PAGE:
By Attorney Kelly Rains Jesson
Naming a guardian for minor children is one of the top reasons why a parent engages in estate planning. The only way to name a guardian for a minor child in the state of North Carolina is in a will (N.C.G.S. § 35A-1225(a) references “last will and testament” but does not mention any other document). So, making it a Facebook status or writing it on a cocktail napkin before a trip is not going to cut it.
Even though the statute states that the guardian named by the parent is a “recommendation” that serves as a “strong guide” to the clerk, court history shows that the clerk almost always will appoint the guardian named in the will, unless it’s not in the best interests of the child (for example, if the named guardian was a drug addict, felon, or incapacitated). The North Carolina legislature wrote that “[p]arents are presumed to know the best interest of their children.”
We recommend that parents agree on their choice of guardian in the event they both pass at the same time. If they name different guardians in their respective wills, there could be a dispute over who would serve, which defeats the purpose of naming a guardian in the will in the first place. However, a long-surviving spouse may update his/her will after the first spouse passes away. If that is the case, the court will appoint the guardian named in the will with the latest date.
If you or someone you know needs help creating a will and naming a guardian for minor children, give Jesson & Rains a call!
By Associate Attorney Danielle Nodar
The California Consumer Privacy Act (CCPA), the strictest U.S. law regulating consumer data privacy, became effective on January 1, 2020. Even though the CCPA protects California consumers only, North Carolina business owners with E-Commerce businesses should take note because the law may apply to their business. The law applies to a business “doing business in California,” which includes selling goods or services to California residents even if the business is not physically located in California.
The CCPA gives California consumers certain rights to their data privacy, including the right to know what kinds of personal data a business collects, uses, shares, or sells to third-parties. Consumers will also have a right to request that a business delete any personal data kept on the consumer or prohibit the sale of personal data to third parties. The CCPA also protects a consumer with guarantees that a business will not penalize the customer with higher prices or lower levels of service if they request information regarding their data or data deletion.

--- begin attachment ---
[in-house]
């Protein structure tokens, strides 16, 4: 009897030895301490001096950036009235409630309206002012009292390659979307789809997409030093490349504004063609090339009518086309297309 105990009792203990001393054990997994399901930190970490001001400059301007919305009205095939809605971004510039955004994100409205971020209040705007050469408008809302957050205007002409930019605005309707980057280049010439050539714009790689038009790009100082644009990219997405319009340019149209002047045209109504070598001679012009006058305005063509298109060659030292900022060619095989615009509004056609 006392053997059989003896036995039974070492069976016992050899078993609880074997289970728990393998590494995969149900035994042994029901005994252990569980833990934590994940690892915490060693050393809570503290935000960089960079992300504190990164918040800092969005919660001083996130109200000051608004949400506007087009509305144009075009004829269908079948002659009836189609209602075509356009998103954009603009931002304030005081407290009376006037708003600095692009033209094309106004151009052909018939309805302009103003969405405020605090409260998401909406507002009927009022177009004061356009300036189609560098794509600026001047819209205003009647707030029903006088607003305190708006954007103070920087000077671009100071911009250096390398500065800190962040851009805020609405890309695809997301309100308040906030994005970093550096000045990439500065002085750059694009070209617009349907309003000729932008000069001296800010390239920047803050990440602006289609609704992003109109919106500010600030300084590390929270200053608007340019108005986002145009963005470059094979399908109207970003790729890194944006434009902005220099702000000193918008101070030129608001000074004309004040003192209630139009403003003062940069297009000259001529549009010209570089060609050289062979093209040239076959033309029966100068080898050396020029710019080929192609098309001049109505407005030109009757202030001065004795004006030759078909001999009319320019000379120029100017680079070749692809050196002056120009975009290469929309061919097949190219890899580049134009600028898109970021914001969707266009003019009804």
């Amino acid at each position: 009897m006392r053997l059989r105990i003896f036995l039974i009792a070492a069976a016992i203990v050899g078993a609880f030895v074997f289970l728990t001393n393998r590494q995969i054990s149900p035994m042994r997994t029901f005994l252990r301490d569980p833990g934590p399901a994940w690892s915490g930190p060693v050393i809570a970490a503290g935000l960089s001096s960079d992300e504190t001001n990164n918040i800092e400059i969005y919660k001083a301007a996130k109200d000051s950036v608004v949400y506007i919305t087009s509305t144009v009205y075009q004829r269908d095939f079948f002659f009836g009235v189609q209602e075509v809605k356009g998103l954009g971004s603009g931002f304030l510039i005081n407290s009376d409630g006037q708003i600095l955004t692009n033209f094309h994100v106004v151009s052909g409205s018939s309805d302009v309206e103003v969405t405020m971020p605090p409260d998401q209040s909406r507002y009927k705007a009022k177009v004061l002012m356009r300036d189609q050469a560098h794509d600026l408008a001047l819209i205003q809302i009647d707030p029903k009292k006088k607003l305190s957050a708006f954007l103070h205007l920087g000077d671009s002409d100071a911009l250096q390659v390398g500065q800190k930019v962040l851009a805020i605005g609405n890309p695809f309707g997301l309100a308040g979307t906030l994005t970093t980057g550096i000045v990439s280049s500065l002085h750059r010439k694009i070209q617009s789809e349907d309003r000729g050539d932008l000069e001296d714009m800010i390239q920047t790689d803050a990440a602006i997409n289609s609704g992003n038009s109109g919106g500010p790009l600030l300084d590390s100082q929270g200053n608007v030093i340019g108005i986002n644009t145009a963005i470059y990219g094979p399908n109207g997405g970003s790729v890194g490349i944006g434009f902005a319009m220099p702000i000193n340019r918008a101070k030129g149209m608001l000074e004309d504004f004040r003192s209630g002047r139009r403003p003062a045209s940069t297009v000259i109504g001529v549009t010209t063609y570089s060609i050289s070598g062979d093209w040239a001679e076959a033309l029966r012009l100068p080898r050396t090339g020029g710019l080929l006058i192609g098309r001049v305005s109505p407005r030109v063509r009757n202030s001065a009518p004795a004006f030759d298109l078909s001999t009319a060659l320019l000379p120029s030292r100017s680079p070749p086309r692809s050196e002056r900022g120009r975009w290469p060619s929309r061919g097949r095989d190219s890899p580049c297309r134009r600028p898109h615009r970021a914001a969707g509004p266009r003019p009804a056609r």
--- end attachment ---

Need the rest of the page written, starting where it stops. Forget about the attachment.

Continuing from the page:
A business must comply with the CCPA’s data privacy requirements if it collects and sells consumer personal information of a California resident or discloses personal data for a business purpose. “Personal information” is broadly described as “information that identifies, relates to, describes, is capable of being associated with, or could reasonably be linked, directly or indirectly, with a particular California resident or household.” This includes many identifiers such as name, address, social security number, email address, IP address, and geolocation data.
Since CCPA doesn’t just apply if a company sells data, it is important to understand how “business purpose” is interpreted under the statute. The CCPA defines “business purpose” as “the use of personal information for the business’ or a service provider’s operational purposes, or other notified purposes, provided that the use of personal information shall be reasonably necessary and proportionate to achieve the operational purpose for which the personal information was collected or processed or for another operational purpose that is compatible with the context in which the personal information was collected.” Some examples include 1) to fulfill the reason the information was provided (i.e. to provide the requested product or service); 2) administer websites; 3) perform market research; 4) advertise products and determine effectiveness of such marketing; 5) internal research for technological and business development; 6) debugging and repairing errors on websites; and 7) detecting against security incidents, including fraudulent or illegal activity.
Luckily, there is an exception for small businesses. For CCPA to apply, businesses must meet at least one of the following requirements: 1) Businesses with a gross annual revenue of $25 million or more; or 2) Businesses that possess personal data from 50,000 or more individuals, households, or devices; or 3) Businesses with at least 50% of their annual revenue earned from the sale of personal data.
If you believe that you may need to make your business CCPA compliant, contact Jesson and Rains for help with understanding and complying with these new data privacy regulations.
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Kelly Rains Jesson